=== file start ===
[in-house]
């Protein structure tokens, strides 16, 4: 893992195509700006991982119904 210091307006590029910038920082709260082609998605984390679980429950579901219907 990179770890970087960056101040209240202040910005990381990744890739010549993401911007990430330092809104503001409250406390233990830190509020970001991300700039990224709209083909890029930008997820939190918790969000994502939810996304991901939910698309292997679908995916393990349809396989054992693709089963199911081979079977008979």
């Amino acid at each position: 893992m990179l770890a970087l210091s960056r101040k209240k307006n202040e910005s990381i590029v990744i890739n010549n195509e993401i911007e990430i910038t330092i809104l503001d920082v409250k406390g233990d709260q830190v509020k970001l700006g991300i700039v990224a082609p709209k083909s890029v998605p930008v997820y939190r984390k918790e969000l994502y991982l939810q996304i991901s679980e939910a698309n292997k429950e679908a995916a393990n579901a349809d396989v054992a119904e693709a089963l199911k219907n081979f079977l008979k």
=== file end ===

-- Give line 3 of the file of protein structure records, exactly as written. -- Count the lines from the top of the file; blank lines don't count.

């Amino acid at each position: 893992m990179l770890a970087l210091s960056r101040k209240k307006n202040e910005s990381i590029v990744i890739n010549n195509e993401i911007e990430i910038t330092i809104l503001d920082v409250k406390g233990d709260q830190v509020k970001l700006g991300i700039v990224a082609p709209k083909s890029v998605p930008v997820y939190r984390k918790e969000l994502y991982l939810q996304i991901s679980e939910a698309n292997k429950e679908a995916a393990n579901a349809d396989v054992a119904e693709a089963l199911k219907n081979f079977l008979k």